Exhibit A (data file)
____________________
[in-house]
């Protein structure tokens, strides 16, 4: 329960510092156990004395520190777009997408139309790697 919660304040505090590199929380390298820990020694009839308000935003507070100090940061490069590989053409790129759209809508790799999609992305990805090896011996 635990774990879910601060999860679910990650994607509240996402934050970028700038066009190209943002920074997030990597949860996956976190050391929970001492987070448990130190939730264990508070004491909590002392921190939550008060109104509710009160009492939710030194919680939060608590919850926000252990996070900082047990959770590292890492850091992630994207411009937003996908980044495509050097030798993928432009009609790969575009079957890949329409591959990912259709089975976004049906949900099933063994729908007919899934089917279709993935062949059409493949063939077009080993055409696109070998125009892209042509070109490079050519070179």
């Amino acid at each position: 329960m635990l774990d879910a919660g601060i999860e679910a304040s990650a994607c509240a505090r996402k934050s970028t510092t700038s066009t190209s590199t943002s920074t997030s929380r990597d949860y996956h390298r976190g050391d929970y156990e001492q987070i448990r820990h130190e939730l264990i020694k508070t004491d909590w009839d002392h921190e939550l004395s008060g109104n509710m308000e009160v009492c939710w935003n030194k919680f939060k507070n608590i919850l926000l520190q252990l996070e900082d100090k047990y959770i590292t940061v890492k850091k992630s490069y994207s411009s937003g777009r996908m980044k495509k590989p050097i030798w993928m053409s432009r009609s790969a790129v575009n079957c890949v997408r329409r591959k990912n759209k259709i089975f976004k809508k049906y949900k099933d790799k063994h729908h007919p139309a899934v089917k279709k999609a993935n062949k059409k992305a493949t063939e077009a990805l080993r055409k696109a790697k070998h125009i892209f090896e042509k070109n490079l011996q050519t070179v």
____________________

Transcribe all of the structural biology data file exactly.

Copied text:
[in-house]
């Protein structure tokens, strides 16, 4: 329960510092156990004395520190777009997408139309790697 919660304040505090590199929380390298820990020694009839308000935003507070100090940061490069590989053409790129759209809508790799999609992305990805090896011996 635990774990879910601060999860679910990650994607509240996402934050970028700038066009190209943002920074997030990597949860996956976190050391929970001492987070448990130190939730264990508070004491909590002392921190939550008060109104509710009160009492939710030194919680939060608590919850926000252990996070900082047990959770590292890492850091992630994207411009937003996908980044495509050097030798993928432009009609790969575009079957890949329409591959990912259709089975976004049906949900099933063994729908007919899934089917279709993935062949059409493949063939077009080993055409696109070998125009892209042509070109490079050519070179």
């Amino acid at each position: 329960m635990l774990d879910a919660g601060i999860e679910a304040s990650a994607c509240a505090r996402k934050s970028t510092t700038s066009t190209s590199t943002s920074t997030s929380r990597d949860y996956h390298r976190g050391d929970y156990e001492q987070i448990r820990h130190e939730l264990i020694k508070t004491d909590w009839d002392h921190e939550l004395s008060g109104n509710m308000e009160v009492c939710w935003n030194k919680f939060k507070n608590i919850l926000l520190q252990l996070e900082d100090k047990y959770i590292t940061v890492k850091k992630s490069y994207s411009s937003g777009r996908m980044k495509k590989p050097i030798w993928m053409s432009r009609s790969a790129v575009n079957c890949v997408r329409r591959k990912n759209k259709i089975f976004k809508k049906y949900k099933d790799k063994h729908h007919p139309a899934v089917k279709k999609a993935n062949k059409k992305a493949t063939e077009a990805l080993r055409k696109a790697k070998h125009i892209f090896e042509k070109n490079l011996q050519t070179v």